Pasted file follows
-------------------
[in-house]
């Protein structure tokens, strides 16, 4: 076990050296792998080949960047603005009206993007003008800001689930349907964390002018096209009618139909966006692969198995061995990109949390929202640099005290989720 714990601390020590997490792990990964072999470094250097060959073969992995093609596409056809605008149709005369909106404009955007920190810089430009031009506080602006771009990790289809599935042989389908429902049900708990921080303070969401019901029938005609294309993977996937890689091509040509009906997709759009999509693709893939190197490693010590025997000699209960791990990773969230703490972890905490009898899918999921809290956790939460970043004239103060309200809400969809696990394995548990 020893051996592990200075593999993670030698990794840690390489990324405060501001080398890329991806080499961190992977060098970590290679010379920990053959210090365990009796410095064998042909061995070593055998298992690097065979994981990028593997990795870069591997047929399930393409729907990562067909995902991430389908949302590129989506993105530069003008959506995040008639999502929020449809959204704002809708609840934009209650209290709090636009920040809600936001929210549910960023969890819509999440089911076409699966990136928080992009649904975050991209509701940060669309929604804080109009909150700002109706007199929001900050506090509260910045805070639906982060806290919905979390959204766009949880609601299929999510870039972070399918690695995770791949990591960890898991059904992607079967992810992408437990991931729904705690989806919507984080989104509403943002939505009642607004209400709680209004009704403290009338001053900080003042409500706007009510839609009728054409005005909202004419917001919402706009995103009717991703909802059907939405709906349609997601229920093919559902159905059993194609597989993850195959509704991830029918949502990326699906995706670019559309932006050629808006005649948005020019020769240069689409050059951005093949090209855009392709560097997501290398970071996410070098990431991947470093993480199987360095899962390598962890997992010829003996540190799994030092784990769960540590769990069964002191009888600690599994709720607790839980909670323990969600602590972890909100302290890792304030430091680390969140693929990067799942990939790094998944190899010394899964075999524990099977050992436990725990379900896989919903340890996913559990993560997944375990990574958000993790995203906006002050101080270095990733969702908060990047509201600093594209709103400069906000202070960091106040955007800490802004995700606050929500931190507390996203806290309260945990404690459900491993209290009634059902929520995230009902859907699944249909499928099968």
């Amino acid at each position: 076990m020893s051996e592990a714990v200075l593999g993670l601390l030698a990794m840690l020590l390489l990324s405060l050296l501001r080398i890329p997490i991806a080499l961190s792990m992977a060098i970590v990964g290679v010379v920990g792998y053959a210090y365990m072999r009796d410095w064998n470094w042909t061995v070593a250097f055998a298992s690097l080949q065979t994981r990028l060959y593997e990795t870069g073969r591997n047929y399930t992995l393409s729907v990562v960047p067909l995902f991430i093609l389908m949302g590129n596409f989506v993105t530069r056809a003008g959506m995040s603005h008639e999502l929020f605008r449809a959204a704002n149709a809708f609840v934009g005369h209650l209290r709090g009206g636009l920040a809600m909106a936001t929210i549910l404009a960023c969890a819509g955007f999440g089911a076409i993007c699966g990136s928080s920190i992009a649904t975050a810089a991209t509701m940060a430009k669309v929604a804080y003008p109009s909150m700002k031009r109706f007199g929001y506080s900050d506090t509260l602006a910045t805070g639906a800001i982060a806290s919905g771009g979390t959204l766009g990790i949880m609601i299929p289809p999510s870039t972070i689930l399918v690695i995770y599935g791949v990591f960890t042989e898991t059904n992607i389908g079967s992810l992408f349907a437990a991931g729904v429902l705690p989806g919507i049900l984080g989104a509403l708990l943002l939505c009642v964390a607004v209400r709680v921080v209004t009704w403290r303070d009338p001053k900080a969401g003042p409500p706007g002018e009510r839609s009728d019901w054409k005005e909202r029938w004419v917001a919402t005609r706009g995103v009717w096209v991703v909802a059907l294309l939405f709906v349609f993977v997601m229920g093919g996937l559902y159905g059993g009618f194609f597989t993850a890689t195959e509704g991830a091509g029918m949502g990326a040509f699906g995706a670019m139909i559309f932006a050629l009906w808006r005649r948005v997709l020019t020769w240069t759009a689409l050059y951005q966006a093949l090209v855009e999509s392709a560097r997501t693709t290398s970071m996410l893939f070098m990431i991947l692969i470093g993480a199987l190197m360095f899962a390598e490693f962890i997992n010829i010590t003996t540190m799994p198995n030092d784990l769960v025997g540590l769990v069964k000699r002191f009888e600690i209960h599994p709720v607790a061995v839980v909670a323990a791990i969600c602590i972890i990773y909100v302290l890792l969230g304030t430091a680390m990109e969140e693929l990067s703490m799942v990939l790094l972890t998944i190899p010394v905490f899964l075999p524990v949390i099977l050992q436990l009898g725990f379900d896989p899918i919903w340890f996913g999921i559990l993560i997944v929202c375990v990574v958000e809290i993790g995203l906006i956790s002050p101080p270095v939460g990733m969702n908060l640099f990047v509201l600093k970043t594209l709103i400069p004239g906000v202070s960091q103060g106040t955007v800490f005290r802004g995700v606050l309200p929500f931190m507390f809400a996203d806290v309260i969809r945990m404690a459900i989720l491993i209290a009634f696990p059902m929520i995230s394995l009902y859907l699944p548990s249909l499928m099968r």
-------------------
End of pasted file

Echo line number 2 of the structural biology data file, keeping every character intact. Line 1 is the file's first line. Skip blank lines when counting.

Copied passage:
């Protein structure tokens, strides 16, 4: 076990050296792998080949960047603005009206993007003008800001689930349907964390002018096209009618139909966006692969198995061995990109949390929202640099005290989720 714990601390020590997490792990990964072999470094250097060959073969992995093609596409056809605008149709005369909106404009955007920190810089430009031009506080602006771009990790289809599935042989389908429902049900708990921080303070969401019901029938005609294309993977996937890689091509040509009906997709759009999509693709893939190197490693010590025997000699209960791990990773969230703490972890905490009898899918999921809290956790939460970043004239103060309200809400969809696990394995548990 020893051996592990200075593999993670030698990794840690390489990324405060501001080398890329991806080499961190992977060098970590290679010379920990053959210090365990009796410095064998042909061995070593055998298992690097065979994981990028593997990795870069591997047929399930393409729907990562067909995902991430389908949302590129989506993105530069003008959506995040008639999502929020449809959204704002809708609840934009209650209290709090636009920040809600936001929210549910960023969890819509999440089911076409699966990136928080992009649904975050991209509701940060669309929604804080109009909150700002109706007199929001900050506090509260910045805070639906982060806290919905979390959204766009949880609601299929999510870039972070399918690695995770791949990591960890898991059904992607079967992810992408437990991931729904705690989806919507984080989104509403943002939505009642607004209400709680209004009704403290009338001053900080003042409500706007009510839609009728054409005005909202004419917001919402706009995103009717991703909802059907939405709906349609997601229920093919559902159905059993194609597989993850195959509704991830029918949502990326699906995706670019559309932006050629808006005649948005020019020769240069689409050059951005093949090209855009392709560097997501290398970071996410070098990431991947470093993480199987360095899962390598962890997992010829003996540190799994030092784990769960540590769990069964002191009888600690599994709720607790839980909670323990969600602590972890909100302290890792304030430091680390969140693929990067799942990939790094998944190899010394899964075999524990099977050992436990725990379900896989919903340890996913559990993560997944375990990574958000993790995203906006002050101080270095990733969702908060990047509201600093594209709103400069906000202070960091106040955007800490802004995700606050929500931190507390996203806290309260945990404690459900491993209290009634059902929520995230009902859907699944249909499928099968």